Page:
White Nile towards Egypt, which forms the frontier between the
Muslim "king of Nubia" ("Rex Onubia", his range depicted by
crescent-on-gold banners) and the Christian
Prester John ("Preste
Joha"), i.e. the emperor of
Ethiopia in the garb of a Christian bishop
(coincidentally, this is the first visual depiction of
Prester John on
a portolan chart).
Uniquely, the Viladestes map shows another river, south of the
Senegal, which it labels the "flumen gelica" (poss. angelica), which
some have taken to depict the Gambia River. In the 1459 mappa mundi of
Fra Mauro, drawn a half-century later, after the Portuguese had
already visited the
Senegal (albeit still trying to respect Classical
sources), shows two parallel rivers running east to west, both of them
sourced from the same great internal lake (which,
Fra Mauro asserts,
is also the same source as the Egyptian Nile). Mauro names the two
parallel rivers differently,calling one "flumen Mas ("Mas River"), the
other the "canal dal oro" ("Channel of Gold"), and makes the note that
"Inne larena de questi do fiume se trova oro de paiola" ("In the sands
of both these rivers gold of 'palola' may be found"), and nearer to
the sea, "Qui se racoce oro" ("Here gold is collected"), and finally,
on the coast, "Terra de Palmear" ("Land of Palms"). It is notable that
Fra Mauro knew of the error of Henry the Navigator's captains about
the Daklha inlet, which Mauro carefully labels "Reodor" ("Rio do
Ouro", Western Sahara), distinctly from the "Canal del Oro" (Senegal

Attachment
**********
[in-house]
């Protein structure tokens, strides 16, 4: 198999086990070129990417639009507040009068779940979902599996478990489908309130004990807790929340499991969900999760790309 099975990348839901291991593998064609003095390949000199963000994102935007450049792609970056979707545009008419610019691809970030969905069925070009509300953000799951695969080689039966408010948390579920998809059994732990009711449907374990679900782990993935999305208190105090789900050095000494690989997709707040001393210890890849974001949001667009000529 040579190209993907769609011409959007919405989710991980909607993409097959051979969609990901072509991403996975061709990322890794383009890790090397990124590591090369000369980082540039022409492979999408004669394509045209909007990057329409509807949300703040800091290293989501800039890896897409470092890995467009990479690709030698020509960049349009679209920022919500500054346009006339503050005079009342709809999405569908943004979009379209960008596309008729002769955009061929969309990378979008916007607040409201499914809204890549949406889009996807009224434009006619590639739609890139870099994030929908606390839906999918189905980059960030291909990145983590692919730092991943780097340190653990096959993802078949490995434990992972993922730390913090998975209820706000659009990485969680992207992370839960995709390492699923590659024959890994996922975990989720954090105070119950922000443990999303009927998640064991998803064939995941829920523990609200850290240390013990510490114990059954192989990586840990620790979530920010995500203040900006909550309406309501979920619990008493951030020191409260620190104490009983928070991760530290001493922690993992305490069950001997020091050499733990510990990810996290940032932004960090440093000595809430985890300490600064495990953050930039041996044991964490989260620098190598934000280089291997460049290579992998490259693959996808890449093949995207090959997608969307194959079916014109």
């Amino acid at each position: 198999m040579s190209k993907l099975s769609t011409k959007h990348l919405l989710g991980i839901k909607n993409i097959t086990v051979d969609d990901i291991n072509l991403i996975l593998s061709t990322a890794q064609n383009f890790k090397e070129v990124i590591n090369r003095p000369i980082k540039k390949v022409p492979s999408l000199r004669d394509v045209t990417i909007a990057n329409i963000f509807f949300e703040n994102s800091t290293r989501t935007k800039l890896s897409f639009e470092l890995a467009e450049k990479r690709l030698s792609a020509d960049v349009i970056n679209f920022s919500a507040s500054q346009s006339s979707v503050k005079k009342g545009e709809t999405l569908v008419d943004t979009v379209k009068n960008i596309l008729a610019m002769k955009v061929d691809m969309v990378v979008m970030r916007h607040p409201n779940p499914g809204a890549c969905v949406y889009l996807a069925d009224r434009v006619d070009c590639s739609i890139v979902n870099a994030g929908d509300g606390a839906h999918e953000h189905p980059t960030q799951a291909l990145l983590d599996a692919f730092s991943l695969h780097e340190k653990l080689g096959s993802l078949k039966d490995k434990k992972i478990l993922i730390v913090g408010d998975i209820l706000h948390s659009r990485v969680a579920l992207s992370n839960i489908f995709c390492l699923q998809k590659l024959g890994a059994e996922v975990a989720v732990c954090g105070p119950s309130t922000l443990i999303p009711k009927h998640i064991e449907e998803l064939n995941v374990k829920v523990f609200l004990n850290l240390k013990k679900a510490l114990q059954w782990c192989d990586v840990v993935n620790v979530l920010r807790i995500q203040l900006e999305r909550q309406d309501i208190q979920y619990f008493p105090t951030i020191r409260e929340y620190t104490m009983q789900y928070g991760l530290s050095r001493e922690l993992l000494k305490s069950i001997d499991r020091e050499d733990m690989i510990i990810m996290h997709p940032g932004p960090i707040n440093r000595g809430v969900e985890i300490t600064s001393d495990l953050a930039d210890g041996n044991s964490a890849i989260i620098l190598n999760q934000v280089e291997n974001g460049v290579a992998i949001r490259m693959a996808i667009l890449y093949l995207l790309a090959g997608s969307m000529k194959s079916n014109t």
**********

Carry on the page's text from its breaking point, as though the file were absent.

Christian Europeans soon began attempting to find the sea route to the
mouth of the Senegal. The first known effort may have been by the
Genoese brothers Vandino and Ugolino Vivaldi, who set out down the
coast in 1291 in a pair of ships (nothing more is heard of them). In
Jaume Ferrer set out on a galley with the
explicit objective of finding the "
River of Gold" (Riu de l'Or), where
he heard that most people along its shores were engaged in the
collection of gold and that the river was wide and deep enough for the
largest ships. Nothing more is heard of him either. In 1402, after
establishing the first European colony on the Canary Islands, the
French Norman adventurers
Jean de Béthencourt
Jean de Béthencourt and Gadifer de la Salle
set about immediately probing the African coast, looking for
directions to the mouth of Senegal.
The project of finding the
Senegal was taken up in the 1420s by the
Portuguese Prince Henry the Navigator, who invested heavily to reach
it. In 1434, one of Henry's captains, Gil Eanes, finally surpassed
Cape Bojador and returned to tell about it. Henry immediately
dispatched a follow up mission in 1435, under
Gil Eanes and Afonso
Gonçalves Baldaia. Going down the coast, they turned around the
al-Dakhla peninsula in the
Western Sahara and emerged into an inlet,
which they excitedly believed to be the mouth of the
The name they mistakenly bestowed upon the inlet - "Rio do Ouro" - is
a name it would remain stuck with down to the 20th century.
Realizing the mistake, Henry kept pressing his captains further down
the coast, and in 1445, the Portuguese captain
Nuno Tristão finally
reached the Langue de Barbarie, where he noticed the desert end and
the treeline begin, and the population change from 'tawny' Sanhaja
Berbers to 'black' Wolof people. Bad weather or lack of supplies
prevented Tristão from actually reaching the mouth of the Senegal
River, but he rushed back to Portugal to report he had finally found
the "Land of the Blacks" (Terra dos Negros), and that the "Nile" was
surely nearby. Shortly after (possibly still within that same year)
Dinis Dias (sometimes given as Dinis Fernandes) was
the first known European since antiquity to finally reach the mouth of
Senegal River. However, Dias did not sail upriver, but instead